Florence Foster Jenkins
Director Stephen Frears did two films I loved — High Fidelity (John Cusack, Jack Black) and Philomena (Judi Dench, Steve Coogan). He did The Queen (which was a tad overrated).
Fears brought Streep, who has been praised for her singing in a few movies, including last year’s awful Ricki and the Flash. She’s asked to sing horribly in this. Did she pull it off? Come on! This is Meryl frigging Streep. Of course she did.
Florence Foster Jenkins is a wealthy New York socialite and patron of the arts. She has funded an opera club, which affords her the opportunity to put herself on stage, as well as her husband (Hugh Grant). He’s a failed British actor.
Frears did an awful job with this movie. The tone is all wrong (pun intended). It has one gag that gets old quick, and if you really dissect it, doesn’t make sense. You see, the audience is asked to laugh at Jenkins’ horrible singing. Yet later in the movie, we’re supposed to have sympathy when her audiences laugh and heckle her. And ya know how annoyed we all got with laugh tracks on bad sitcoms in the ‘70s? Well, this movie had a built in one with the audiences laughing at each wrong note.
My girlfriend and I were both really confused by the movie, too. Her husband (the always splendid Hugh Grant) was certainly very loving, yet he had a mistress he would go to most nights. We were perplexed at why he had this devotion to Jenkins, and why he wouldn’t pull her aside and just not let her continue with her singing endeavors. And nobody ever explained her nuttiness. Was her self-delusion part of her medical condition and syphillis?
In The King’s Speech, we could laugh as Colin Firth struggled with his stuttering, because we weren’t laughing when he stuttered. We rooted for him to get passed it. It was the other scenarios (like his string of curse words), when he failed at his attempt to give a speech stutter-free.
In This is Spinal Tap, we could laugh at the mistakes a bad heavy metal band makes. In this movie, Frears feels repetitive scenes of bad singing should make us chuckle. Why? It was mildly amusing the first time, but got old quickly. The worst was pianist Cosme McMoon (played by The Big Bang Theory’s Simon Helberg). It was cute the way his eyes bulged the first time he heard her sing. Yet when he’s constantly trying to stifle his laughter, and makes squeaking sounds, with eyes rolling — it was irritating for the audience, not humorous. It all got so tiresome.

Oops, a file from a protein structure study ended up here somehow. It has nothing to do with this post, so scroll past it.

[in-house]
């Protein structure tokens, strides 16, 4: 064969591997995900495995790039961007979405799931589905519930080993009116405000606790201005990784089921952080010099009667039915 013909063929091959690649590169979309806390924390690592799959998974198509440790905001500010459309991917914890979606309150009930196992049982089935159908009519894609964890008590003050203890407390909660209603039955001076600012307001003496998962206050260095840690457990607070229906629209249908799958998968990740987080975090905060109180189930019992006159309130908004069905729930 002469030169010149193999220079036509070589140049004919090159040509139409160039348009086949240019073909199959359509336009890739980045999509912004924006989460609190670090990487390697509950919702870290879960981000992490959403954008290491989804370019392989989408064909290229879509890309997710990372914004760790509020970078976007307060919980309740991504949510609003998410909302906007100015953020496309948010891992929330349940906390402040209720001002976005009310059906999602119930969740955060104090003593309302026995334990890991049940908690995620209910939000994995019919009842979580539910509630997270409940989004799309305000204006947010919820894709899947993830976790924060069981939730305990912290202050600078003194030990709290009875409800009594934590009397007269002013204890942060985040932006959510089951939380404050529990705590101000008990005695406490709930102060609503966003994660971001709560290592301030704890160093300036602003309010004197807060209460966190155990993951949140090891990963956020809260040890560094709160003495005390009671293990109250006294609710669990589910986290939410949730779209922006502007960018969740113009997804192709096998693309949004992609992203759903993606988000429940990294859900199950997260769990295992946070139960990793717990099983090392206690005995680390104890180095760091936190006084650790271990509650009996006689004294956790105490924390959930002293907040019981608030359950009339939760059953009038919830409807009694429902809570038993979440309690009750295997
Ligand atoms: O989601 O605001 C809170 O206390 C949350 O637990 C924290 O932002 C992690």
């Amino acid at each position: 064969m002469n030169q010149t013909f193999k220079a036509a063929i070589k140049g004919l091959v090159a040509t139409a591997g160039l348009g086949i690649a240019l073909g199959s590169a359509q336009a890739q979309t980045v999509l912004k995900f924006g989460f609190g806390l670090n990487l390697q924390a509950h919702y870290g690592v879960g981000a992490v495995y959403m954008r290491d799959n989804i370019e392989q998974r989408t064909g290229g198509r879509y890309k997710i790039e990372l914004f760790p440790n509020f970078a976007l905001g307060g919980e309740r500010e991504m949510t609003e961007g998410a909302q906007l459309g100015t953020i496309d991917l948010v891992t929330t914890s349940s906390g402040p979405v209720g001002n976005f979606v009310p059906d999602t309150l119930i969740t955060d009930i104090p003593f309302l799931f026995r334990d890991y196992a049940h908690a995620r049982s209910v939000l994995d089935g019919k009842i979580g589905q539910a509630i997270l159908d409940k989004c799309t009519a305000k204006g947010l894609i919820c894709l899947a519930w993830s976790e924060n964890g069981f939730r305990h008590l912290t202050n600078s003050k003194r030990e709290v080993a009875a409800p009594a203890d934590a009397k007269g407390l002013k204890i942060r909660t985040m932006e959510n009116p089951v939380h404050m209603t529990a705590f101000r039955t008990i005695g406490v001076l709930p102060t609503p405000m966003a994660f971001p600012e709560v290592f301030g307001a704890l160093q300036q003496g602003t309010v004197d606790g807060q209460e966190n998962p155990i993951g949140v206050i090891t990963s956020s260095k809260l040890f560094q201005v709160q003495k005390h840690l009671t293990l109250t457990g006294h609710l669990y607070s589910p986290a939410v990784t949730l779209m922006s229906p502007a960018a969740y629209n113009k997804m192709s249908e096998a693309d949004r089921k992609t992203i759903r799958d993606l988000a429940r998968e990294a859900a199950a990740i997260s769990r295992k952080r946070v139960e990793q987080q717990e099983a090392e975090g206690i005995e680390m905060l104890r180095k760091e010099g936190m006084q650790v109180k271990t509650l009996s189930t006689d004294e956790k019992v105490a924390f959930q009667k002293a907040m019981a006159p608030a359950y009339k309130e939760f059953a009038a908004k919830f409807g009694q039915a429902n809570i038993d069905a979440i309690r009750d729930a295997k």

One of the other things that confused us was the character played by Agnes Stark. She’s a stereotypical character — a brash Italian-American princess type. In an early scene she falls on the floor laughing when she hears Jenkins sing. Yet later in the movie, at the big Carnegie Hall performance, she berates the audience for laughing. It’s the same attitude the director and writer of this film want from us — to laugh sometimes, and feel bad for her at others. It doesn’t work that way. She reminded me of Edith Bunker from All in the Family — both in looks and intelligence. Yet what made Edith Bunker so much fun is the fact that when Archie would say something racist or ignorant, she’d be able to put him in his place with her sweetness and naivety. In this, we just watch Jenkins run around like a chicken with her head cut off. And her husband does the same thing trying to keep the humiliation to a minimum. That means paying off music critics, or buying up all the newspapers on the block so she can’t read the bad reviews.
The movie does get a little credit for evocatively capturing 1940s New York, and interesting costume design. That’s about it.
The 3rd act becomes maudlin garbage, and the two hours in a theatre never seemed to go by slower. At one point I fell asleep (I’m guessing my snores accompanied the bad signing perfectly).
I thought about two other movies, as examples of why this film didn’t work.
The sports film Rudy, although not one of my favorites, can suck us all in. It’s a guy that loves the Notre Dame football team, he’s small, and has pipe dreams of someday playing for them. Because of hard work and perseverance, he makes that happen. How can you not root for him and adore watching him accomplish that? Yet watching a rich socialite, who wants to do things she’s not good at…and is able to because she has money…well, who cares?
When I was going with a friend to see the Andy Kaufman movie Man on the Moon, he asked, “Why would a talented director like Milos Forman [One Flew Over the Cuckoo’s Nest, Ragtime, Amadeus] bother making a movie about a comedic actor?”
I didn’t ask him if it bothered him that Forman tackled smut peddler Larry Flynt just a few years earlier. I responded with, “I think most people could have an interesting movie made on their lives, if you took all the entertaining moments to show, and did it right.”
Florence Foster Jenkins certainly fits that bill. She was a child prodigy on piano, eventually performing at the White House for President Hayes. Her father didn’t want to pay for her musical lessons, so she married, moved out of state, and caught syphillis from him. She dropped the husband, kept the name, and lived in near poverty as she gave piano lessons for money. When her parents died, she inherited a fortune. None of that is shown in movie.
Frears should’ve given us that story. Instead, we have a 19 time Oscar nominee on stage singing badly. We’re just supposed to fall in love with the movie because of that (and I’m guessing most critics will).
This gets 1 star out of 5.